It’s certainly not bad but there are better choices. The main attribute that the sub brings to the table is its ability to fold and unfold. This is a very desirable thing for discreet transport of a long gun. That ability also has some negatives. It is not a strong firearm and it has the ergonomics of a piece of pipe with a brick attached. Unless you need the folding feature I would get another PCC for the home defense role. The Barretta storm carbine for example is a far better weapon as to dependability, longevity and ergonomics.
I personally keep a Remington 870 20 gauge youth model with 2 buckshots and 2 bird shots behind for my primary home defense and will bring it out way before my Sub2K. Now in the future, when I have to contend with marauding hordes coming down my road, I will have my S2K and my two CMR30s to meet them with.
That's why I have the youth model 870. Nice and short and maneuverable. I also have a 9mm pistol as backup.It always depends on your situation. With a carbine, your penetration through walls, etc. will be greater due to a longer barrel. If you live in an apartment, you could conceivably shoot someone next door. Consider your situation and the layout of your home. Shotguns with buckshot may be a better option, but are not as manageable in tight quarters.
Handguns with a good light are another good choice. Do your research and then decide. Lots of good information on the internet. Check out Pew Pew Tactical. They have a good article on best home defense choices.
I love my Subbie, but it wouldn't be my first choice for home defense.
Just like, literally, thousands of other options, it will do the job fine. The most important things are that you are competent and comfortable using it. That includes practicing until you are an expert with the platform.
If you are concerned about over-penetration then a carbine in 5.56 is the way to go. Real-world tests consistently confirm that 5.56 penetrates fewer walls than most other options, including most shotgun ammo above birdshot.It always depends on your situation. With a carbine, your penetration through walls, etc. will be greater due to a longer barrel. If you live in an apartment, you could conceivably shoot someone next door. Consider your situation and the layout of your home. Shotguns with buckshot may be a better option, but are not as manageable in tight quarters.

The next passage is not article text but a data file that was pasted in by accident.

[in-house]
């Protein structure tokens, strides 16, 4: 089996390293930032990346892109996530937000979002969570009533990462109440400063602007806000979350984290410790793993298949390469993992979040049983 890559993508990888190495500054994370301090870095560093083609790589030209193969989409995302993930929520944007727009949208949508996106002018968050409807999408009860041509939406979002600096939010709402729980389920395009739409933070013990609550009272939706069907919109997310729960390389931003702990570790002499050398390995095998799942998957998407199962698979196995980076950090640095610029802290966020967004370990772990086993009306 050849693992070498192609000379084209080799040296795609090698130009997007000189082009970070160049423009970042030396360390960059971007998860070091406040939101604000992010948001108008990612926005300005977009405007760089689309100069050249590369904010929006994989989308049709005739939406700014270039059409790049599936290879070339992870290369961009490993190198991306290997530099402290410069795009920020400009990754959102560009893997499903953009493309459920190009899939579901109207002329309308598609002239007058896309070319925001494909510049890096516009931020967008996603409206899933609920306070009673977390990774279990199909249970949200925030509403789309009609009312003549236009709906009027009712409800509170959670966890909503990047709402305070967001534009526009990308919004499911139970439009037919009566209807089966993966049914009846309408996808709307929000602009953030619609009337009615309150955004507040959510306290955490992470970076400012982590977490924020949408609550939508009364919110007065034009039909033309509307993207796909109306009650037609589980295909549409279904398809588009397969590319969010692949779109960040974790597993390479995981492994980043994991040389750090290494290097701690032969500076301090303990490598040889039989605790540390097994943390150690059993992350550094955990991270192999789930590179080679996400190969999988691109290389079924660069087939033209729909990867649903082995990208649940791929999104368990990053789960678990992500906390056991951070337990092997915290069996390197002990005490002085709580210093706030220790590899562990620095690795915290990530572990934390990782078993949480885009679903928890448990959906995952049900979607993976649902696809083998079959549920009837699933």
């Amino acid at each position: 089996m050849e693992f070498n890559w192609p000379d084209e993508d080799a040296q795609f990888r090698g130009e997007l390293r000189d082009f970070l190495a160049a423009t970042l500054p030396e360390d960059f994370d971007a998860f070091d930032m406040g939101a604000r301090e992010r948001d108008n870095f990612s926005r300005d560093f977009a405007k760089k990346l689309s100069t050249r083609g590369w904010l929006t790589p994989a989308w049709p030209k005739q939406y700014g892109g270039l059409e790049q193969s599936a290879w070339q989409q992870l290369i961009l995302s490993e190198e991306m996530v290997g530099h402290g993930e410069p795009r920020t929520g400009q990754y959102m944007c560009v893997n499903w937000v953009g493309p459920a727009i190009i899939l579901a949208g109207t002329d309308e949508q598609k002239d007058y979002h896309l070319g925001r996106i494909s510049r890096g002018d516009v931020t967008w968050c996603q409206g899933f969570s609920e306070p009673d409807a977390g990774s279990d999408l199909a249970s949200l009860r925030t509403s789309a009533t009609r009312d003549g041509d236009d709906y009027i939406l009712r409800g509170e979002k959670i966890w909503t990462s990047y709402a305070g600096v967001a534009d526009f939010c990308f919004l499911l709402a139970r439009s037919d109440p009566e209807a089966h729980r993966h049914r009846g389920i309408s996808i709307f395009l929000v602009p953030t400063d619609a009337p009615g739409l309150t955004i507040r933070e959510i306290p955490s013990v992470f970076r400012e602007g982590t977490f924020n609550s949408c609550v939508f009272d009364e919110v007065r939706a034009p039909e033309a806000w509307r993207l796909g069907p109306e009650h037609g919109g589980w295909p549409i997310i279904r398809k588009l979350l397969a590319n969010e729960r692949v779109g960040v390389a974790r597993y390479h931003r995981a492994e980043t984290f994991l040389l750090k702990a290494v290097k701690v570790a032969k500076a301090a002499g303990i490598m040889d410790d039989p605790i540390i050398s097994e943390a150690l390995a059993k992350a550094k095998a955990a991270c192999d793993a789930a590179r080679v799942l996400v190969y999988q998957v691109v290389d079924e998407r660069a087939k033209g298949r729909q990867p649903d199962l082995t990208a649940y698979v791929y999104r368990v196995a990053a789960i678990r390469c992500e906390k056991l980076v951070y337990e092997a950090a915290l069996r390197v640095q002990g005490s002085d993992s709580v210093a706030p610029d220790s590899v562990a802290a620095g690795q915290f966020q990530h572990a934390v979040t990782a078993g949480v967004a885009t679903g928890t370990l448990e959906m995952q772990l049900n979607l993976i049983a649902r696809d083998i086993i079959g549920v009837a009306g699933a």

I used the "I don't have one of those" justification.I justified buying my S2K by saying I needed a truck/backpack gun.
I'm not trying to talk you out of buying an S2K. They are a cool, unique and fun firearm (and definitely fun to show people). My point is that if you want to use it for home defense, keep it unfolded and chambered for quick use.
Train with it, be completely comfortable and familiar with it and most any weapon will serve you well for that purpose. Plus a Sub2K with 33 round magazine of Hydra-Shocks is formidable in most any situation. Situational awareness is required as well, always knowing what’s beyond your target is of the utmost importance when a family member might be on the other side of a wall.
First time I saw the tests it was from Box o' Truth. But since then I've seen it replicated by everyone from (noted gun writer) Tom Gresham to random youtubers.Where did that come from? What kind of loads?
Yeah, that kinda makes sense, if you were using 55 gr I suppose it could go that way. The old tumbling 5.56 story has been around since the 60s. But based on real-world use, I have seen them go in one side and out the other. We are even allowed to use .223 on deer up here, just not FMJs. You are also assuming people are using 55 r projectiles, or at least basing your response on that.First time I saw the tests it was from Box o' Truth. But since then I've seen it replicated by everyone from (noted gun writer) Tom Gresham to random youtubers.
The short version is that the light (55gr) 5.56 at high velocity tends to tumble and rapidly lose energy, quickly intermediating, as it passes through drywall. OTOH, the heavier, slower moving, solidly constructed, pistol rounds tend to maintain their integrity and momentum much more as they pass through drywall.
Peace favor your sword,
Not sure I follow; are you saying that 5.56 fmj tumbles in flight after 10 meters?In basic training (50+ years ago) we were shown a film of the tumbling effect of the 5.56 out of an M16...We were also told that the projectile did not begin tumbling until more than 10 meters. Either way, I think the fmj round would penetrate several drywall walls in its path.